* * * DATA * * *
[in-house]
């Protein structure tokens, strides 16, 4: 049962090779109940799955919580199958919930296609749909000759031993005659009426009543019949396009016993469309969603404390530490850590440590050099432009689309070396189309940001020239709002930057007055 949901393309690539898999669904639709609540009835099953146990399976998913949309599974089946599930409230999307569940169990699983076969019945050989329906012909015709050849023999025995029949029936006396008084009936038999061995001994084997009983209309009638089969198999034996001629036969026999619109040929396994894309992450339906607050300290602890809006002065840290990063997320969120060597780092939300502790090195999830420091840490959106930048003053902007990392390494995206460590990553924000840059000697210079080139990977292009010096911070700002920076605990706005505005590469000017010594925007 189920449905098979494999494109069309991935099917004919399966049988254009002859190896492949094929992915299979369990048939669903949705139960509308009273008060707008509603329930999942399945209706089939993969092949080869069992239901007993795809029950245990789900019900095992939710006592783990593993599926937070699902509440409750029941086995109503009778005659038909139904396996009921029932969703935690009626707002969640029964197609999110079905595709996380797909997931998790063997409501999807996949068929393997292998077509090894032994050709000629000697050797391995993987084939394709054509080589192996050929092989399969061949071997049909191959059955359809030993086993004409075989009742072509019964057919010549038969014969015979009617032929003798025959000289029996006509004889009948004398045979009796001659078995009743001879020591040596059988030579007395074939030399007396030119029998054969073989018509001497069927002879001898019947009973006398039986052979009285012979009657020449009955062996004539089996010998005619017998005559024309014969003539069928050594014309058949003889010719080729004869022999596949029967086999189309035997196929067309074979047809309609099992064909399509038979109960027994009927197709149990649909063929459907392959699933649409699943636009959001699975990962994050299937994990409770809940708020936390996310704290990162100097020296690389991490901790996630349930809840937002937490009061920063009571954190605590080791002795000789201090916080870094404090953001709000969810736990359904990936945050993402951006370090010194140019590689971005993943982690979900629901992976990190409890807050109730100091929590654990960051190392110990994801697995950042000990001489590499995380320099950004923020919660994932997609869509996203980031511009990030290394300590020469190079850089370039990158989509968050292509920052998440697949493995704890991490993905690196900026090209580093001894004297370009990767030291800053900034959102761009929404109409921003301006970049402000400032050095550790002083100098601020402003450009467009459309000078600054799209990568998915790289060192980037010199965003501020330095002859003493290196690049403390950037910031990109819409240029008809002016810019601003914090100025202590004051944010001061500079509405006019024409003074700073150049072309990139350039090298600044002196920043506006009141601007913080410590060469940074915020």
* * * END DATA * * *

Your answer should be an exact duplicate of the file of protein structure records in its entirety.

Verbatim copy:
[in-house]
């Protein structure tokens, strides 16, 4: 049962090779109940799955919580199958919930296609749909000759031993005659009426009543019949396009016993469309969603404390530490850590440590050099432009689309070396189309940001020239709002930057007055 949901393309690539898999669904639709609540009835099953146990399976998913949309599974089946599930409230999307569940169990699983076969019945050989329906012909015709050849023999025995029949029936006396008084009936038999061995001994084997009983209309009638089969198999034996001629036969026999619109040929396994894309992450339906607050300290602890809006002065840290990063997320969120060597780092939300502790090195999830420091840490959106930048003053902007990392390494995206460590990553924000840059000697210079080139990977292009010096911070700002920076605990706005505005590469000017010594925007 189920449905098979494999494109069309991935099917004919399966049988254009002859190896492949094929992915299979369990048939669903949705139960509308009273008060707008509603329930999942399945209706089939993969092949080869069992239901007993795809029950245990789900019900095992939710006592783990593993599926937070699902509440409750029941086995109503009778005659038909139904396996009921029932969703935690009626707002969640029964197609999110079905595709996380797909997931998790063997409501999807996949068929393997292998077509090894032994050709000629000697050797391995993987084939394709054509080589192996050929092989399969061949071997049909191959059955359809030993086993004409075989009742072509019964057919010549038969014969015979009617032929003798025959000289029996006509004889009948004398045979009796001659078995009743001879020591040596059988030579007395074939030399007396030119029998054969073989018509001497069927002879001898019947009973006398039986052979009285012979009657020449009955062996004539089996010998005619017998005559024309014969003539069928050594014309058949003889010719080729004869022999596949029967086999189309035997196929067309074979047809309609099992064909399509038979109960027994009927197709149990649909063929459907392959699933649409699943636009959001699975990962994050299937994990409770809940708020936390996310704290990162100097020296690389991490901790996630349930809840937002937490009061920063009571954190605590080791002795000789201090916080870094404090953001709000969810736990359904990936945050993402951006370090010194140019590689971005993943982690979900629901992976990190409890807050109730100091929590654990960051190392110990994801697995950042000990001489590499995380320099950004923020919660994932997609869509996203980031511009990030290394300590020469190079850089370039990158989509968050292509920052998440697949493995704890991490993905690196900026090209580093001894004297370009990767030291800053900034959102761009929404109409921003301006970049402000400032050095550790002083100098601020402003450009467009459309000078600054799209990568998915790289060192980037010199965003501020330095002859003493290196690049403390950037910031990109819409240029008809002016810019601003914090100025202590004051944010001061500079509405006019024409003074700073150049072309990139350039090298600044002196920043506006009141601007913080410590060469940074915020």